Saturday, August 29, 2015
I took a nice hike at Roxborough State Park this morning. The hike was notable for the the presence of friendly squirrels along the trail. They seemed to have no fear of me at all, although they would scurry off if any other hikers approached. Perhaps they lacked fear of me because I am so slow moving. Or perhaps they could sense that I was a kindred spirit, a sort of Tarzan of the Squirrels.
At any rate, here is a plump brown squirrel (with auburn highlights), who stopped digging a burrow and posed for me. Its tail was luxuriant.
I judged that the squirrel was about 15% fatter than normal, presumably in preparation for winter. Coincidentally, I am currently 15% fatter than normal with respect to the Body Mass Index (BMI) chart. Therefore, I should take a lesson from the squirrel. If I sleep away the coming cold months, I will emerge in the spring time frisky and slim.
I continued along the trail to the top of Carpenter Peak, where I saw two chipmunks. They were content to frolic around my feet, but got shy when other hikers approached. Consequently, the following pictures had to be taken from a distance.
Saturday, August 22, 2015
I took another of my Mt. Falcon hikes this morning. I failed to reach the top again, but this failure was more encouraging than past failures: I traveled farther and I reached the edge of a very pretty wooded section of the trail before succumbing to wobbly legs. This next stretch of the trail should be a pleasure.
I made a halt adjacent to a six-foot boulder. This will be the marker to beat on my next attempt.
From the trail I espied an ersatz Machu Picchu in the distance.
Despite its expansive terraces, this is a pale imitation of the original. Not a llama in sight.
So, be on your guard if your travel brochure for Machu Picchu identifies its location as Morrison, Colorado instead of Peru. By way of comparison, here is the real Machu Picchu.
Friday, August 14, 2015
I took vacation time today to go on a weekday hike instead of my accustomed Saturday hike.
I expected that there would be fewer hikers on a Friday and perhaps more animals about. My expectation was proven correct. Here are animals that I had never seen on the trail before.
A man and a woman in their fifties rode past me as they went up the trail and again as they went down. Cowboy hats on riders are apparently outmoded. Safety-conscious modern riders have adopted polo helmets for their trail riding. I'm glad that John Wayne didn't live to see this.
The parks are remarkably strict about making dog owners pick up dog waste on the trail. Horse owners, however, are a favored lot. They are not required to carry along a jumbo garbage bag to collect horse droppings. (In the interest of maintaining a high tone for this blog, I have refrained from adding photographs of the many piles of manure that I had to hop over on the trail.)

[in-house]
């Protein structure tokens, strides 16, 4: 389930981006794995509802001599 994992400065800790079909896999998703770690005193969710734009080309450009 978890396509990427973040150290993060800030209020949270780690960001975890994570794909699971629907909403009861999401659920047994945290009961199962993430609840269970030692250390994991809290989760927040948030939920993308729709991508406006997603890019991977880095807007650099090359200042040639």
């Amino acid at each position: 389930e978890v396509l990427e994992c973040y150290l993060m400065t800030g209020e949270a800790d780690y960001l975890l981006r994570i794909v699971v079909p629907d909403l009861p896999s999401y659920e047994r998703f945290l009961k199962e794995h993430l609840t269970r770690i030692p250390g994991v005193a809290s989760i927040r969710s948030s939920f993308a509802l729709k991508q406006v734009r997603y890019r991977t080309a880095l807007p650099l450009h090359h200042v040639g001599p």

Sunday, August 9, 2015
I decided to take a leisurely walk at Roxborough State Park today and enjoy nature.
The Alpine Daisy Flowers were in full bloom.
Here is a long tail with a lizard attached to it.
Here is a rock outcropping with a peak that reminded me of a rhinoceros horn. (I guess you had to be there.)
Saturday, August 1, 2015
I rose early this morning to make another hiking attempt on the Mount Falcon trail. The cool morning temperature would surely help my endurance, I thought.
I was mistaken. It was the same miserable story as the previous two attempts: gasping for breath, staggering along with leaden legs, sweating profusely. However, on this attempt I had a small adventure.
A rattlesnake was resting beneath a small bush beside the trail. It started to rattle its tail -- actually, the sound was more like a loud fizz than a rattle -- as I approached. I took a quick photograph and then left the snake in peace.
Last Sunday my younger son and I traveled to Buena Vista, Colorado to pick up an anvil that he had bought on eBay. The anvil was stored at a small shop that sold antique trifles and tourist souvenirs.
The proprietor took us to the anvil. We loaded it into the trunk of my Mazda (my son did the lifting) and we headed back to Denver. Unfortunately, we decided to take Interstate 70, which was remarkably clogged with traffic coming down from the mountain resorts.
Now, it is usually the height of foolishness for a driver to take pictures while going down the highway. However, when the traffic is moving at five miles per hour, the risk is minor. Here is a photograph of scenery on the way back to Denver.
I will not prolong the suspense. Here is a photograph of the new anvil -- a petite 70 lb. anvil from Sweden with a pretty turned up horn and clean edges -- that is sitting atop my son's 120 lb. Peter Wright anvil. The new anvil was made in 1928. (Not so long ago, really. My father was five years old when the Swedes were making this anvil.)
The only thing better than having one anvil is having two!